Release Date: October 4th, 2013 (US); November 7th, 2013 (UK)
Genre: Drama; Science-fiction; Thriller
Starring: Sandra Bullock, George Clooney
Alfonso Cuarón’s Gravity has been lauded with praise from audiences and critics alike since its recent big screen release, being labelled groundbreaking, pioneering cinema. Emphatically described as immersive and emotive. Even breathtaking. Perhaps so much so that no space-set extravaganza will ever be the same again, purely because space on film in the future has a Gravity-esque brass ring to aspire to.
This abundance of praise, however, has been attributed primarily to Gravity in its 3D format (heck, even Mark Kermode thoroughly enjoyed this version). The jury is therefore still out on Gravity in its classic, run-of-the-mill 2D version. Does the trend-setting cinematography and floaty camera work succeed at all in two-dimensions? Is the film as engrossing and all-encompassing without the plethora of protruding debris and George Clooney-ness?
Quite simply, the answer to these questions is no. Not a resounding no, but a no nonetheless. And this flares up a number of issues, the most significant being whether or not Gravity in 3D is, more-so than any other three-dimensional film to date, essentially a theme park thrill ride in a cinema. Perhaps even — put in the plainest of terms — a gimmick. This is not necessarily a negative — film critic Danny Leigh on BBC’s Film 2013 mentioned that the film which Gravity reminded him most of was the Lumière Brothers’ L’arrivée d’un train en gare de La Ciotat (known in the UK as Train Pulling into a Station).
First shown in 1895, the film is a short 50-second piece depicting a steam train’s arrival at a bustling station. The first of its kind, the oncoming train apparently startled audience members and sent them fleeing in fear of the vehicle. The Lumière Brothers, themselves pioneers in the art of filmmaking, perceived cinema and the cinematic experience as a physical one, where audience members would be totally entranced and involved in what they were seeing. This was the birth of cinema and back then cinema was an out-of-body experience.
Fast-forward over a century and, by all accounts, this wholly enveloping feeling has returned as Gravity in 3D. But the same cannot be said for Gravity in 2D. The film sees Sandra Bullock’s Ryan Stone on her first space shuttle mission, partnering spacewalk veteran Matt Kowalski (Clooney) on his final mission (you can see where this one is going). After hearing news of a Russian satellite accident, the pair are bombarded with the resultant debris and metal, leaving them separated, low on oxygen and in desperate need of a safe return to Earth — to gravity.
Gravity (2D) looks stunning. The intricately manoeuvring astro-camera delicately shifts around the blackness, almost giving off the sense that the viewer is up there with the mission team (it probably does relay this sensation entirely, in 3D). The screen displays the magnificence of planet Earth in its fullest form and the film, as a purely flat visual output, looks simply awesome. So awesome that the philosophical Kowalski comments on the “beauty” a number of times.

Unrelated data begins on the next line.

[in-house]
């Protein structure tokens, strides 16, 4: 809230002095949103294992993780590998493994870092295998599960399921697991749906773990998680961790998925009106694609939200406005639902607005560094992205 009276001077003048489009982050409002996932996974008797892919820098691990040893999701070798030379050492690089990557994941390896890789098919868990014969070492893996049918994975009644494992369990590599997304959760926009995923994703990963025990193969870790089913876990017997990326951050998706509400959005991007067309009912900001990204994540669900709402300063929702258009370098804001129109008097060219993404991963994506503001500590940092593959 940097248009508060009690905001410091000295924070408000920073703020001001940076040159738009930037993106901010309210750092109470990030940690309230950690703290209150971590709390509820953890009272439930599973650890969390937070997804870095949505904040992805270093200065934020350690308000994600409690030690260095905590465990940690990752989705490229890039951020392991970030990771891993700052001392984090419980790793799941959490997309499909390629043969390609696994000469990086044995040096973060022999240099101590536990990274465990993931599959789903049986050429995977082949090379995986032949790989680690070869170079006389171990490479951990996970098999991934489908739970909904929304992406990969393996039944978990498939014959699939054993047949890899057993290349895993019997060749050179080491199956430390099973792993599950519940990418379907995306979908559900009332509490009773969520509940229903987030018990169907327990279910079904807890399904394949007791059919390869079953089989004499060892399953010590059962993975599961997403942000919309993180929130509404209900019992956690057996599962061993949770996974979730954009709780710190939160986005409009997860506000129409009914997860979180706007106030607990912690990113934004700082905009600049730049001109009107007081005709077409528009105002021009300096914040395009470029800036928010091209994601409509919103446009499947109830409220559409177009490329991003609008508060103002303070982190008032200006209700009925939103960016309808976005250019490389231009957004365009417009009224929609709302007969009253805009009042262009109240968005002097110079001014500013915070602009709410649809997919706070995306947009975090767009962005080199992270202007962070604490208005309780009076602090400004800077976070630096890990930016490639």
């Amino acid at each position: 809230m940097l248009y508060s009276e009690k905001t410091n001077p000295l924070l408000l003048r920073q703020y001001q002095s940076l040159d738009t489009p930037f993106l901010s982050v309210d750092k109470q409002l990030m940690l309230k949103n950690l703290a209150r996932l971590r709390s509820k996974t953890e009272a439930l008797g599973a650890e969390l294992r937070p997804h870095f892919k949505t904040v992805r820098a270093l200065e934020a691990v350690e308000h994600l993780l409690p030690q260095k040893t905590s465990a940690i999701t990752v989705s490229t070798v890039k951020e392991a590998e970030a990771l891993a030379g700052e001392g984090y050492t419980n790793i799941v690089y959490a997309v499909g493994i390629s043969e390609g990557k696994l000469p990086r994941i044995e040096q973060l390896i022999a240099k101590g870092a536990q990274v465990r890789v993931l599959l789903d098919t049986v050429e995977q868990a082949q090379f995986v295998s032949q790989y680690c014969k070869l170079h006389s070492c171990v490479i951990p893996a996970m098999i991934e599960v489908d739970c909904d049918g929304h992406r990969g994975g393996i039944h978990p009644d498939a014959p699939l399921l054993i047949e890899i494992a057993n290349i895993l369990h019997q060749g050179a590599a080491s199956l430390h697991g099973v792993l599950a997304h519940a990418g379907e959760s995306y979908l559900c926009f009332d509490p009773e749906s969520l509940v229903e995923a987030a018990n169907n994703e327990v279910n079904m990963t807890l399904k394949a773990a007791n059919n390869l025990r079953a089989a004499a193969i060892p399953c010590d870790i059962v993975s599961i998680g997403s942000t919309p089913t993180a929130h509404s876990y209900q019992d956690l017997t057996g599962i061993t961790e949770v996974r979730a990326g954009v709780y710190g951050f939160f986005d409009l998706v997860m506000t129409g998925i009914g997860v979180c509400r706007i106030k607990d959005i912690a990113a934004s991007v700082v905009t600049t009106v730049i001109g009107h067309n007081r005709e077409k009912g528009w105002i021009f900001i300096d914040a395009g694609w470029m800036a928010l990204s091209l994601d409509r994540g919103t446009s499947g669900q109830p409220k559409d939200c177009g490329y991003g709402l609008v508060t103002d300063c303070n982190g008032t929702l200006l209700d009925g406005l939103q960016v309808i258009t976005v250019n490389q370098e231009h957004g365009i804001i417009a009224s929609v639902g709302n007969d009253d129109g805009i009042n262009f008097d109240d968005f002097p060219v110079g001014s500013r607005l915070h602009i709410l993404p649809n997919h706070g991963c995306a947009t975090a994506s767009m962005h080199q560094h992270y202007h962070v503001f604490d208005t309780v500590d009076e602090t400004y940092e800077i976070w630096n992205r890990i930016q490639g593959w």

Bullock is good as Dr. Stone, a woman who has recently lost her child and finds solace in the emptiness of space — an emptiness that no doubt has engulfed her for what feels like millennia, and that has left her devoid of any genuine happiness or enthusiasm for life. George Clooney does George Clooney very well, bursting with unbridled charisma and charm. The pair, and Bullock in particular, do genuinely come across as actors who have gone hell-for-leather and to ensure that there is a completely organic impression emitted from their space-set performances, an organic understanding that the film itself does incredibly well to generate (a generation likely far greater in 3D) as it was obviously unable to shoot on location.
Here is where Gravity (2D) returns from cloud nine to the bleak pavements of earth: the narrative is nothing more than just alright. Much of the film sees the astronauts glide around space for a period of time before colliding with a number of space stations and shuttles as they search for a route back to Earth. The novelty of watching these small, inconsequential beings wander at times aimlessly around the dark beyond wears off fairly early on, and unfortunately the dialogue is too commonplace and puffy to keep the audience attentive. There are bountiful amounts of clichés (“I’ve got a bad feeling about this”) and a number of deep-rooted conversations about existence and life (foetal position alert) recycled from sci-fi B-movies. The film is self-aware of this, and it would seem that the 3D version of Gravity does not need to worry about plot because the entrenching nature of proceedings means viewers are too busy being wowed by that new, exciting feeling of immersion in space alongside the characters.
Here lies the fundamental dispute that the 2D versus 3D debate boils down to: Gravity (2D) is a visually wonderful, but narratively generic drama about people in space trying to return home, whereas Gravity (3D) is a revolutionary experience in watching and becoming part of a film — it is pure cinema, the essence of what the Lumière Brothers envisioned all those years ago.
There is a moment towards the end of Gravity (2D) where the camera pans above a number of objects travelling very rapidly over the Earth. Even in two-dimensions this is a spine-tingling moment, and it evokes a final 15 minutes that is tense, goosebump-inducing and quite simply brilliant. These final moments probably equate to every moment in Gravity (3D). If that truly is the case, Alfonso Cuarón has done something pretty special indeed. The director has vehemently pushed for the film to be seen in all its three-dimensional glory, on the biggest screen, and it seems that is exactly how it should be seen.
I’m off to the IMAX.